September 6, 2019: The Faraday Institution announced on September 4 that it will award up to £55 million ($68 million) to five UK-based consortia to conduct research to make step changes in battery chemistries, systems and manufacturing methods.
The new projects in four focus areas join the existing Faraday Institution research projects. This expanded portfolio has the dual aims of improving current generation lithium ion batteries as well as longer horizon materials discovery.
The Faraday Battery Challenge is part of the government’s Industrial Strategy Challenge Fund, overseen by the Department for Business, Energy and Industrial Strategy to help transform the production of batteries for the future of electric vehicles in the UK.
The five new projects which will run over four years are:
• Next generation electrode manufacturing – Nextrode.
The University of Oxford will lead a consortium of five other university and six industry partners to examine the way electrodes for Li-ion batteries are manufactured. By understanding how materials assemble as electrodes are cast, and developing new manufacturing tools, the consortium aims to usher in a new generation of smart, high performance electrodes, which could enable EVs with a longer range and batteries that are more durable.
The project’s principal investigator is Patrick Grant, a professor of the University of Oxford. Other university partners are University of Birmingham, University College London, University of Sheffield, University of Southampton and University of Warwick.
• Next generation lithium ion cathode materials.
The biggest performance gains to Li-ion batteries are likely to arise from changes to the cathode chemistry. The Faraday Institution is funding two project consortia.
FutureCat – This project is led by the University of Sheffield with five other university and nine industry partners. It has a coordinated approach to cathode chemistry design, development and discovery (including tailored protective coatings and designer interfaces) to deliver cathodes that hold more charge, that are better suited to withstand prolonged cycling and promote ion mobility (increasing battery durability and range and acceleration of the EV) while reducing the dependency of cell manufacturers on cobalt.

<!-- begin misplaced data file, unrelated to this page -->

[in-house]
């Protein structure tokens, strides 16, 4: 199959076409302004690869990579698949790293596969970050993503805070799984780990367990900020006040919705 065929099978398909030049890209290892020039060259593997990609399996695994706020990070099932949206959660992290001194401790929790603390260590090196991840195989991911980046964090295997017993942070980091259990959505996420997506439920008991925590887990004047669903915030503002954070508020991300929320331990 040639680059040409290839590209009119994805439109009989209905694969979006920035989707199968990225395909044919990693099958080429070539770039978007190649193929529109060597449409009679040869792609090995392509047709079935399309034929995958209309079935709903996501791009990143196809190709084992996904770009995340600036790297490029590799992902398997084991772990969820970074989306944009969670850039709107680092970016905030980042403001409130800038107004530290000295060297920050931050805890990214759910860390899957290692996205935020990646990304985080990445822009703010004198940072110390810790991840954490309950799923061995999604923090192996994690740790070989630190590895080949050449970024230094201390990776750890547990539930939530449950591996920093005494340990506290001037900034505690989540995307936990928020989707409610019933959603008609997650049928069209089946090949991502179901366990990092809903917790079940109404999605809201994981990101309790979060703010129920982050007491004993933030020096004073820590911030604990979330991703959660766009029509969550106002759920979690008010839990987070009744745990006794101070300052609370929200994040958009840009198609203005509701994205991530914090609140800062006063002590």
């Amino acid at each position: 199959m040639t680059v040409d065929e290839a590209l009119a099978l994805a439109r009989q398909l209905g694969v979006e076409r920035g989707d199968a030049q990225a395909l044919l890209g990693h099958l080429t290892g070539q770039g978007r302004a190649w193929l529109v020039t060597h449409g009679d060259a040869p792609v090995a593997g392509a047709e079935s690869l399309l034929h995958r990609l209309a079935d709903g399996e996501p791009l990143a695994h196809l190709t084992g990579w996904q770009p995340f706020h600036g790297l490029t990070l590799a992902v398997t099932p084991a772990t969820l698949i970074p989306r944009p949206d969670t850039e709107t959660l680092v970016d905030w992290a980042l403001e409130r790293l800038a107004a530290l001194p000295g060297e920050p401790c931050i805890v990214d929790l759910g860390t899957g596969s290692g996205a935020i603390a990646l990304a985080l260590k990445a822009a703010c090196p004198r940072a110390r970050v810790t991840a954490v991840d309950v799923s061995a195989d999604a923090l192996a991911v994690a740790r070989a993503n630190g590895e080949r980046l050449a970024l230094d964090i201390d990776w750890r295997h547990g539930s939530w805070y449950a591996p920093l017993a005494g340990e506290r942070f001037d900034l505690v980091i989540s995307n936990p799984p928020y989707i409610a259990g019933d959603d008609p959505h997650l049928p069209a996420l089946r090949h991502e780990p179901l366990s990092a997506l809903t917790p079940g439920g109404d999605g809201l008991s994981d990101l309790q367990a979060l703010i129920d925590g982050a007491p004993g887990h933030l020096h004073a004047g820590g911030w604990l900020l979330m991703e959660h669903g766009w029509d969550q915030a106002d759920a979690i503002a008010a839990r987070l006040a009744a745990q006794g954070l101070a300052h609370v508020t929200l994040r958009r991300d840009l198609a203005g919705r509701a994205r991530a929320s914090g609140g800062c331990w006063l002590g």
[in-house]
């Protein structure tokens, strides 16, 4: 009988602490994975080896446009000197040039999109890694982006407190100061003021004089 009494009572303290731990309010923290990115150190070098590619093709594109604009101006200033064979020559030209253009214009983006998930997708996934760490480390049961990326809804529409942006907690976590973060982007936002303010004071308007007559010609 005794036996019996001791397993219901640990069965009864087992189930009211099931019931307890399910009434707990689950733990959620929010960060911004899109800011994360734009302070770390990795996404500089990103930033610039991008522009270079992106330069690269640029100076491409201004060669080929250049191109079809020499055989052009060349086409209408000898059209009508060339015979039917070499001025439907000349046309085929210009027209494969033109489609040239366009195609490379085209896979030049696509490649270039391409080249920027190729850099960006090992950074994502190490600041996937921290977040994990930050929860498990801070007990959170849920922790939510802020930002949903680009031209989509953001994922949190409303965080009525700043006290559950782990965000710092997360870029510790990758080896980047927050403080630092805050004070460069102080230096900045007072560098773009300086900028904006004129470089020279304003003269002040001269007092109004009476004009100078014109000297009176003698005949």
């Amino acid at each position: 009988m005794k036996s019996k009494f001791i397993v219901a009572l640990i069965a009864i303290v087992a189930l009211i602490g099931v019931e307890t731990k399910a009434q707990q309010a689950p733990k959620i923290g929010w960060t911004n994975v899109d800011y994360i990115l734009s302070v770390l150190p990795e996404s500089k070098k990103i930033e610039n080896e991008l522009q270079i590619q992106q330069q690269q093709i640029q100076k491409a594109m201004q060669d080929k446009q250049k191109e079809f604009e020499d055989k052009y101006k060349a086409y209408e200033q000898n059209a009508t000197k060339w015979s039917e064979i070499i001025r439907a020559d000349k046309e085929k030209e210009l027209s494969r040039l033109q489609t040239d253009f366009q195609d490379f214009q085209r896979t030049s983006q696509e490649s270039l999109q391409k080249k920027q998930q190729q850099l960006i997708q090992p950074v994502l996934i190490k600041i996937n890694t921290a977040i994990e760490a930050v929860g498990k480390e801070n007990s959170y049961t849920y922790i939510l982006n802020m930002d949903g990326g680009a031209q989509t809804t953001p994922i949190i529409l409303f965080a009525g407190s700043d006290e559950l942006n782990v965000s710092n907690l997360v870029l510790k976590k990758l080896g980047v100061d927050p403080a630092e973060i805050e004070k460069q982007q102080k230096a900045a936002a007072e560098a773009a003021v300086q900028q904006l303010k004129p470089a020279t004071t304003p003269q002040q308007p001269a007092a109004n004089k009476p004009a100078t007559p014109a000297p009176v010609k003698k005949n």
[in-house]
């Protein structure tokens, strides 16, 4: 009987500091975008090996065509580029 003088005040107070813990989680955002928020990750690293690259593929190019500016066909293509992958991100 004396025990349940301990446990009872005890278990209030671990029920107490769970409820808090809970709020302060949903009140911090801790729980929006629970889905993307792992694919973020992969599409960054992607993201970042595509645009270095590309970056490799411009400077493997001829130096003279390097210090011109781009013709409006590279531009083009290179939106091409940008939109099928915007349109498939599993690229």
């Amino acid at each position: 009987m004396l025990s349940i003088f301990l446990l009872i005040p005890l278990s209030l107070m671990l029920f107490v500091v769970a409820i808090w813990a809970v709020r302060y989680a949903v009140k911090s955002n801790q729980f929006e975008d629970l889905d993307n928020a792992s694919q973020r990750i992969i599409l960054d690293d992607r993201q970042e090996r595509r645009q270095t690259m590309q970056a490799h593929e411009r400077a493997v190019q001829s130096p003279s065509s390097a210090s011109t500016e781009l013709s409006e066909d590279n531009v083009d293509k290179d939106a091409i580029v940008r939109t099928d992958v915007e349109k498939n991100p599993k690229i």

The project’s principal investigator is Serena Corr, a professor at the University of Sheffield. Other academic partners are University of Cambridge, University College London, Lancaster University, University of Oxford and the Science and Technology Facilities Council.
CATMAT – Led by the University of Bath with six other university and 12 industry partners, this project will examine the fundamental mechanisms at work within novel cathodes that currently prevent the use of nickel-rich cathode materials (with low or no cobalt) and lithium-rich cathodes.
The consortium plans to exploit this new knowledge to inform the discovery of novel cathode materials with enhanced properties. It will scale up the synthesis of the most promising new materials and assimilate them into fully integrated battery cells to demonstrate performance.
CATMAT will be led by Saiful Islam, a professor at the University of Bath. Other academic partners include University of Birmingham, University of Cambridge, University of Liverpool, University of Oxford, University College London and Diamond Light Source.
• Next generation sodium ion batteries–NEXGENNA.
This project, led by the University of St Andrews, will include five other UK partner laboratories, three industrial partners and collaborations with Diamond Light Source and five leading overseas research institutes.
It will accelerate the development of sodium ion battery technology by taking a multi-disciplinary approach incorporating fundamental chemistry right through to considerations for scale-up and cell manufacturing.
The relatively low cost of sodium ion batteries makes them an attractive next generation technology, particularly for static energy storage applications and low-cost vehicles.
The NEXGENNA project will be led by John Irvine, a professor at the University of St Andrews and will have contributions from Lancaster University, University of Cambridge, University College London, University of Sheffield and the Science and Technology Facilities Council.
• Alternative cell chemistry beyond lithium ion – LiSTAR, Lithium-Sulfur Technology Accelerator.
UCL will lead an effort with six other university partners and seven industrial partners to enable rapid improvements in Li-S technologies. If the potential of Li-S is realised it would take batteries for automotive and other applications beyond the inherent limitations of Li-ion chemistry: Li-S is one of the most attractive alternative technologies available.
The principal investigator of this consortia is Paul Shearing, a professor at UCL. Other consortia partners are Imperial College London, University of Cambridge, University of Nottingham, University of Oxford, University of Southampton and University of Surrey.
The new projects will create nearly 80 new positions for early career researchers, many of whom are expected to move into battery science and engineering from other fields.
The 32 industrial partners involved in the projects announced have pledged a total of £4.4 million in in-kind support. The terms of the awards are currently being finalized.